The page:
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I brought all those above pieces home to get them painted with the same flat black paint that is on the top of the instrument panel glare shield.  I took them back to Wendell's Monday evening (June 12th) to install the camera and make a new demo tape with the camera mounted to the top of the panel.  ALL went well with the demo, including the sound from the copilot's headset worn by Wendell.  I will take some time tomorrow to grab a few snapshots from the video and put them on this page.

 June 13, 2006:  Here are some "snapshot" frames from the test video from yesterday's early evening dashboard camera test.
DVC00035.JPG (115331 bytes) The closeup autofocus of the bullet cam seems to be working.   The varifocal lens is zoomed part way for "telephoto" usage, but the interior cabin shots look like they will come out fine.
DVC00037.JPG (127550 bytes) This shot over my left shoulder works fairly well to show the elevator and horizontal stabilizer in a rear view.  This could come in handy on airport departure shots, etc.
DVC00038.JPG (125234 bytes) This shot over the left wing will work nicely when I do a turn around a point near a landmark or other ground point of interest.  I can see that I need to check the leveling of the camera with the horizon, not the upper wing surface when I make this type of video recording.
DVC00039.JPG (118492 bytes) This angle is just in front of the wing leading edge similar to some shots I have taken in the past at places like Belzoni, Mississippi on one of my Texas trips last year.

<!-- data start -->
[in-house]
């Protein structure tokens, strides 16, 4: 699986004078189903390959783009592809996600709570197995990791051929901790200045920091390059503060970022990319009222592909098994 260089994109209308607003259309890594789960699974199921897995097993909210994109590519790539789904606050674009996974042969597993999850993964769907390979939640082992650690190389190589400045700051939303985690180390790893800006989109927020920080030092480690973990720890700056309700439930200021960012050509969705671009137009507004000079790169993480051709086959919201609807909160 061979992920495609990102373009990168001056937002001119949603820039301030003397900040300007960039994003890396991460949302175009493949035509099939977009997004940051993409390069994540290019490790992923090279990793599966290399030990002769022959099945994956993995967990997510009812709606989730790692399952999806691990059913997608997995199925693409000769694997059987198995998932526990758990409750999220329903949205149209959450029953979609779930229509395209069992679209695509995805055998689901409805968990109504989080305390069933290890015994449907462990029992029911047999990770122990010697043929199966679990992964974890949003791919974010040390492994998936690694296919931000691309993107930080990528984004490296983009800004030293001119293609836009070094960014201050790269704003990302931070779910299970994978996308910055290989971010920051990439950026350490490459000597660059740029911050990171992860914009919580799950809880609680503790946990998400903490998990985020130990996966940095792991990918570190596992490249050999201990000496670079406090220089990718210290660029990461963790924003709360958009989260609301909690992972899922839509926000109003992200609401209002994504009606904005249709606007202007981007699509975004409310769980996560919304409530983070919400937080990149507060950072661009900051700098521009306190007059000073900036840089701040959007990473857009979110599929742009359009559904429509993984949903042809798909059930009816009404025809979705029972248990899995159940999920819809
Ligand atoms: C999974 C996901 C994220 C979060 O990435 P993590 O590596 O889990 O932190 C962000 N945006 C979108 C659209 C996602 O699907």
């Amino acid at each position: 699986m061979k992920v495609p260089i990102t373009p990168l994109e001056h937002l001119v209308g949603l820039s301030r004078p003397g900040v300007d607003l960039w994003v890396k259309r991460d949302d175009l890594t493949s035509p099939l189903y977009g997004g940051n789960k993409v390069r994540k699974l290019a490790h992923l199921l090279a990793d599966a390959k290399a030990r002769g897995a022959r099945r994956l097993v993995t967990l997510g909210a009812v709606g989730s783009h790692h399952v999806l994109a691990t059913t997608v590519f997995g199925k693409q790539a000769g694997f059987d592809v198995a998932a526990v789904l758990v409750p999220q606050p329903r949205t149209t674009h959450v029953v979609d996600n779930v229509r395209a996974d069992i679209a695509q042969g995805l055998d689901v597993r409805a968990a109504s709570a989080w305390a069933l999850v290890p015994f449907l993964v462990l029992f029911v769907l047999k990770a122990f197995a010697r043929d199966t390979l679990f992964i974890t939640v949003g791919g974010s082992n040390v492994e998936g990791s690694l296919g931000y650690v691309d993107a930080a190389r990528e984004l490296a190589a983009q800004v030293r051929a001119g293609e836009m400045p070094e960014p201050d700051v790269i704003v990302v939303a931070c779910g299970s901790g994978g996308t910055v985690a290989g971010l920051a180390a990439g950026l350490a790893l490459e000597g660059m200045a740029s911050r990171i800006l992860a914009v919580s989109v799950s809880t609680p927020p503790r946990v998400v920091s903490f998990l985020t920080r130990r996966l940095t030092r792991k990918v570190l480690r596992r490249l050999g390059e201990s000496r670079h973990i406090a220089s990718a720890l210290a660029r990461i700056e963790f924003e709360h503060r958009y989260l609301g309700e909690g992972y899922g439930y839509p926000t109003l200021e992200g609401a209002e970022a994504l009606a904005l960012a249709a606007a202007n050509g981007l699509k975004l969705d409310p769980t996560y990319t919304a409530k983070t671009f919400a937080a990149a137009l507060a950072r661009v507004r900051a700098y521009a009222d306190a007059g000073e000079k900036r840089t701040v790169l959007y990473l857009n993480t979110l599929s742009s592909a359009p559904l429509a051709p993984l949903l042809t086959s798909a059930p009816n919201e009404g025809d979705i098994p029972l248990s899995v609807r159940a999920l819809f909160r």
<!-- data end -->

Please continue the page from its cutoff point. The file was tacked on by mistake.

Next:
DVC00040.JPG (121147 bytes) Here is the view angle that will be used for takeoffs and landings and general forward flight video recordings.  I can see that checking the camera focus during preflight setup will be an issue.  I don't want the front access hatch to be the focal point.  Right after I finished these video/audio test recordings, I opened up the camera and reset the varifocal lens on a distant object across the field on the other side of the air strip.  After that, the electronic "zoom" feature looked better.  The photo at the left still shows the setting I made in my living room when I first set up the camera.
DVC00041.JPG (125724 bytes) Here is the view of digital video camcorder that is recording from the dash-mounted bullet camera.  I admit this shot is "staged" to show the equipment as well as the viewpoint from the edge of the dashboard glare shield.
DVC00033.JPG (120289 bytes) Wendell was sitting on the wing watching the video and audio tests with the remote camera and camcorder.
DVC00034.JPG (125658 bytes) Since he was watching, I thought I would put him to work in part of the testing.  This is the first time I tried an audio recording from the copilot's phone jacks and headset.  I also wanted to see how well the audio and video lip-sync worked while using an external video source to the digital camcorder.  Everything worked as advertised in the camcorder manual.